Flashcards in Malnutrition Deck (36):
What is the definition of malnutrition?
A state of nutrition in which a deficiency, excess or imbalance of energy, protein and other nutrients causes measurable adverse effects on tissue, body form , function and clinical outcome
What are the disease related causes of malnutrition?
Impaired digestion and/or absorption
Increased nutritional requirements
Increased nutrient losses
What is Malnutrition?
What is the malnutrition cycle?
Anorexia + Weight loss ->
What can a chronic status of malnutrition case?
Malabsorption, fistula, diarrhoea
Infection (TB, HIV etc)
What can an acute event of malnutrition cause?
caused by: Surgery, radiotherapy, chemotherapy
What physiological effects does Malnutrition have?
Increase Infection Rate
Decrease wound healing
What is the effect of starvation on the metabolic rate?
Decreased Metabolic rate
What is the effect of Injury on the Metabolic rate?
Increased metabolic rate
What type of weight loss is associated with starvation?
Slow weight loss almost all from fat stoes
What types of weight loss is associated with injury?
Rapid loss 80% from fat stores, remained from protein
What are the effects of starvation on hormones and electrolytes?
Decrease in nitrogen losses
Small increases in catecholamines, cortisol, GH, then slow fall. Insulin decreased
Initial loss of water and sodium, with late retention
What are the effects of injury on hormones and electrolytes?
Increases in catecholamines, cortisol, GH. Insulin increased but relative insulin deficiency
Retention of water and sodium due to serum albumen.
Effects of Malnutrition?
Impaired immune response
Impaired wound healing
Reduced muscle strength and fatigue
Water and electrolyte disturbances
Impaired Psyco-social function
What is weight loss a symptom of in GI disease?
Impaired GI motility
Acute liver disease
What is the MUST score?
It is a score that is used to detect malnourished adults
What biochemical assessments are used for nutritional status?
Albumen - as it is 50% of total protein plasma
Transferrin - The synthesis of this is reduced in protein restriction
Transthyetin (Prealbumin) - Reflects recent diety intake over nutritional status
Urinary creatinine - renal function
IGF1 (Growth factor) - reduced in malnutrition
What biochemical measures in the older community should be used to test for malnutrition?
Who do you offer nutritional support for?
People with a MUST score of 2
What are the components of the MUST tool and suggests a patient should have nutritional support?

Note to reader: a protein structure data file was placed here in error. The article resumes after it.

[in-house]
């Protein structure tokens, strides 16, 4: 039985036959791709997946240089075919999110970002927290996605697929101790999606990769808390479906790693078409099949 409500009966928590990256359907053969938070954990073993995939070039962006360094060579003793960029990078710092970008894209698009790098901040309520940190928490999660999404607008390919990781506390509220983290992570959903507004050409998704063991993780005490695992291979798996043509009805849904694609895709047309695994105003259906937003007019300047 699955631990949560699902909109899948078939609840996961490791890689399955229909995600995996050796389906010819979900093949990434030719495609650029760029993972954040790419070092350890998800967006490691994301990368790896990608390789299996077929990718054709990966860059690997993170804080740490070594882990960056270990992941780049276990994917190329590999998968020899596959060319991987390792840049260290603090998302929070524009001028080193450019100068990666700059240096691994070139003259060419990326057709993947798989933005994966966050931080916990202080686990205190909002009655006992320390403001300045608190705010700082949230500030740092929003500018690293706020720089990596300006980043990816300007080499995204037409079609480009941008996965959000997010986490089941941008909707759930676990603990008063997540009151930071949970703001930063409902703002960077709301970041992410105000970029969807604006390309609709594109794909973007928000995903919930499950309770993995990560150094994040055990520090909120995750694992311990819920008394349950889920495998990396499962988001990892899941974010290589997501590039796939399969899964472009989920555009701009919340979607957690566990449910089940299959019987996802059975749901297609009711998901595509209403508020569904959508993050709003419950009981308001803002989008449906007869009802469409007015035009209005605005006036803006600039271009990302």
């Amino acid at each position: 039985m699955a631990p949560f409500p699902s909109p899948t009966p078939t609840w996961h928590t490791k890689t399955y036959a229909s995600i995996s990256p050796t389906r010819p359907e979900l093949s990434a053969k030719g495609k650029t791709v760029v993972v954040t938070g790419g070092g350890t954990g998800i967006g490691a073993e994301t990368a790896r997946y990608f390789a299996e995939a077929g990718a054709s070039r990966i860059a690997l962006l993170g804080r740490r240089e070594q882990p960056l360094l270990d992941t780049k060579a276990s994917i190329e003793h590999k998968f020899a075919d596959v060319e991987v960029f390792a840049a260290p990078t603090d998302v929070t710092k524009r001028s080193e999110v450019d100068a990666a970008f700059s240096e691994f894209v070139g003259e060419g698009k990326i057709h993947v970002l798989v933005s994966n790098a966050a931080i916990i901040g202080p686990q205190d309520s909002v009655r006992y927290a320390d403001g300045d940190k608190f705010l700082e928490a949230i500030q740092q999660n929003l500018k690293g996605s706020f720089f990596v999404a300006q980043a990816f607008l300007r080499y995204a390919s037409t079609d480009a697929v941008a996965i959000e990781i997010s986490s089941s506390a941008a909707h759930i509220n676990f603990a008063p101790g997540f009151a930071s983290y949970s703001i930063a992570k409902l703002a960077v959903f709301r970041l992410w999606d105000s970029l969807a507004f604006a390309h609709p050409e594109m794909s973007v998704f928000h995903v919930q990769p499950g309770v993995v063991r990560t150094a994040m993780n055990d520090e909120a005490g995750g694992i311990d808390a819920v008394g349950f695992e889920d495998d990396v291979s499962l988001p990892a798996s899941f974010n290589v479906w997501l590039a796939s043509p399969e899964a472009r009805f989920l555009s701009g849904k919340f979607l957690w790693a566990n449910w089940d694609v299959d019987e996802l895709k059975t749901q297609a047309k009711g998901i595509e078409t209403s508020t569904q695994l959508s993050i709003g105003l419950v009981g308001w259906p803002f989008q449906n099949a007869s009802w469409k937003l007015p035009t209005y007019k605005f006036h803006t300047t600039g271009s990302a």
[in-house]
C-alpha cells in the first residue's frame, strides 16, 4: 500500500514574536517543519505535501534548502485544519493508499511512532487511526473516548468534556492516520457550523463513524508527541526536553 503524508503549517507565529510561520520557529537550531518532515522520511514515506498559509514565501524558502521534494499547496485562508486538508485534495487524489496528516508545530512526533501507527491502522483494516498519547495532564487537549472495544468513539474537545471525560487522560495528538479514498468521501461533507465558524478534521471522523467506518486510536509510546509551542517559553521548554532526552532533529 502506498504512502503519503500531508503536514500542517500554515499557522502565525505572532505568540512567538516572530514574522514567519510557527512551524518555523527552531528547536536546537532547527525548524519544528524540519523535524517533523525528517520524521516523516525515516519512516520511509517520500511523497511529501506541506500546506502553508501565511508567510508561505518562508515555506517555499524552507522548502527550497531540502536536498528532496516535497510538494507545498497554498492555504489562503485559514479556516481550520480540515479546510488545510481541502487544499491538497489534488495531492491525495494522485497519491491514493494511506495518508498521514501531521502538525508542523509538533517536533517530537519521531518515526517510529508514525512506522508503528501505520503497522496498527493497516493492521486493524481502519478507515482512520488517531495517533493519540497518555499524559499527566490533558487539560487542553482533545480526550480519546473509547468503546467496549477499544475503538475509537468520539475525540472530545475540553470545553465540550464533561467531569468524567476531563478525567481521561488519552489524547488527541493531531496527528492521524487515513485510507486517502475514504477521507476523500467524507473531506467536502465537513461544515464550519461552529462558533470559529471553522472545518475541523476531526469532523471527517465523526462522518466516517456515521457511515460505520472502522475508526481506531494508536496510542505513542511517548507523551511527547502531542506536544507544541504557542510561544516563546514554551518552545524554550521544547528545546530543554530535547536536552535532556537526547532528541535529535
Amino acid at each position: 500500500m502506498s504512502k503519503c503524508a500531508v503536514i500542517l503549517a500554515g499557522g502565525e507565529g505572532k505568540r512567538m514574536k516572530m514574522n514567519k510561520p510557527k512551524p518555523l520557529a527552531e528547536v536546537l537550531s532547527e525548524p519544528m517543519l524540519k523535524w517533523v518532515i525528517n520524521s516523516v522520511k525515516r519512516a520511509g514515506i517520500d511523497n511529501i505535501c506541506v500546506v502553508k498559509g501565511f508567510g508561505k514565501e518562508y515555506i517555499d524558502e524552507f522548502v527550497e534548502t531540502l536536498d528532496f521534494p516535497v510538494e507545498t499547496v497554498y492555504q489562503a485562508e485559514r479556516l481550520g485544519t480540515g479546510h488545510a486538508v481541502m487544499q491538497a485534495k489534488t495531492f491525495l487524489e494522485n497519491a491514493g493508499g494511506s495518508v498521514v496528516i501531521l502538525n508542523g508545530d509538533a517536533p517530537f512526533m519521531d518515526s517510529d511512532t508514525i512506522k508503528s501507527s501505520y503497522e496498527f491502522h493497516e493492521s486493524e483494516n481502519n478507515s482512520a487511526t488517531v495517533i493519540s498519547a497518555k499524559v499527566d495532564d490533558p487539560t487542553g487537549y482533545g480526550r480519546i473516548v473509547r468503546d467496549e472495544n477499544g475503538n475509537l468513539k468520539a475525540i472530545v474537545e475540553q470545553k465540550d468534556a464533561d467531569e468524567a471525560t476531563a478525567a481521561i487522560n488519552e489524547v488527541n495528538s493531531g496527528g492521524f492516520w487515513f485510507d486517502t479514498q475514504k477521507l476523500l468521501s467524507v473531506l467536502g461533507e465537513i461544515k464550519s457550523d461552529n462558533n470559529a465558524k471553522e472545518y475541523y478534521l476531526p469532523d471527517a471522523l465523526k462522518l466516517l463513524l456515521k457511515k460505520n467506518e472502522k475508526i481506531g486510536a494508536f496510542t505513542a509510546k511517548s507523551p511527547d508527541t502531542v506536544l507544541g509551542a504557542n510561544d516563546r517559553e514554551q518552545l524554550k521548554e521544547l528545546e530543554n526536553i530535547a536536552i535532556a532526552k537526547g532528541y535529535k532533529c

BMI 10% within the last 3–6 months
BMI 5% within the last 3–6 months
Have eaten or are likely to eat little or nothing for more than 5 days or longer
Poor absorptive capacity and/or high nutrient losses and/or increased
What are the different types of nutrition support?
Food fortification and counselling
Oral nutrient support
Enteral tube feeding
When would you prescribe oral nutritional supplements?
Disease related malnutrition
Per-operative preparation of malnourished patients
Post total gastrectomy
How does enteral tube feeding work?
Delivery of a nutritionally complete feed via a tube into the stomach, duodenum or jejunum
What are the different types of Enteral tubes?
Percutaneous endoscopic gastrostomy PEG
When would you use Enteral feeding tubes?
"If the gut works, use it"
Neuromuscular swallowing disorder
Upper GI obstruction
Increased nutritional requirements
What are the cmplications of using an enteral tube feeder?
Lower gastrointestinal obstruction
Prolonged intestinal ileus
Severe diarrhoea or vomiting
High enterocutaneous fistula
What is parenteral nutrition?
Parenteral nutrition (PN) is feeding a person intravenously, bypassing the usual process of eating and digestion
When would you consider Parenteral nutrition?
Inadequate oral or enteral nutation
Leaking in the GI track
What conditions would you use parenteral nutrition for?
IBD with severe malabsorption
Short bowel syndrome
Type 1 intestinal failure
What is referring syndrome?
Fatal shift in fluids and electrolytes which causes disturbances in organ function.
Results from a rapid invitation of re-feeding after a period of under nutrition Happens if you give a quick administration of glucose via tube feeding or parenteral feeding
What are the events that leads to referring syndrome?
1. Starvation and malnuteation
2. Leads to Glycogenolysis, gluconeogenesis and protein catabolsim
3. Leads to nutrient depletion with salt and water intolerance
4. Refeeding switches the body to anabolism
5. Insulin secretion
6. Protein and glycogen synthesis
7. Refeeding syndrome
What are the metabolic signs of refeeding syndrome?
Hypokalaemia Hypomagnesaemia Hypophosphataemia Thiamin deficiency Salt and water retention - oedema
What are the physiological symptoms of referring syndrome?
What tests do you run for high risk parents for rereeding syndrome?
How many kcal per day would you administer for a high risk patient of refeeding syndrome?